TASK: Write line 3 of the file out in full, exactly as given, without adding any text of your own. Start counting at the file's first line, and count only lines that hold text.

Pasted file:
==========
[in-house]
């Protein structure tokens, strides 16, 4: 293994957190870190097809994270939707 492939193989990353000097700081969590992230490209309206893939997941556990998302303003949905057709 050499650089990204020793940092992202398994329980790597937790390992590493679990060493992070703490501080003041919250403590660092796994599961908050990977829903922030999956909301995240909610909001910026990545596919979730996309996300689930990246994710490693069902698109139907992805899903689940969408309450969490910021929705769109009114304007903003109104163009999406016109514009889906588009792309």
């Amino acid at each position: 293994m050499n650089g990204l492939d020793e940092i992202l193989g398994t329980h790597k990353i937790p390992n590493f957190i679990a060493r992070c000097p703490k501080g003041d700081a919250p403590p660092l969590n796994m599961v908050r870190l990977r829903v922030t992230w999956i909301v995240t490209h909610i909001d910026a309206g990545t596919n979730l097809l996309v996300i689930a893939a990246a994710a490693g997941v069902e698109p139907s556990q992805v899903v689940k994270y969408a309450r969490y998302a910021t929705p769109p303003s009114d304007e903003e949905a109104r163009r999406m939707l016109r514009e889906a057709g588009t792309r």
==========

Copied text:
């Amino acid at each position: 293994m050499n650089g990204l492939d020793e940092i992202l193989g398994t329980h790597k990353i937790p390992n590493f957190i679990a060493r992070c000097p703490k501080g003041d700081a919250p403590p660092l969590n796994m599961v908050r870190l990977r829903v922030t992230w999956i909301v995240t490209h909610i909001d910026a309206g990545t596919n979730l097809l996309v996300i689930a893939a990246a994710a490693g997941v069902e698109p139907s556990q992805v899903v689940k994270y969408a309450r969490y998302a910021t929705p769109p303003s009114d304007e903003e949905a109104r163009r999406m939707l016109r514009e889906a057709g588009t792309r």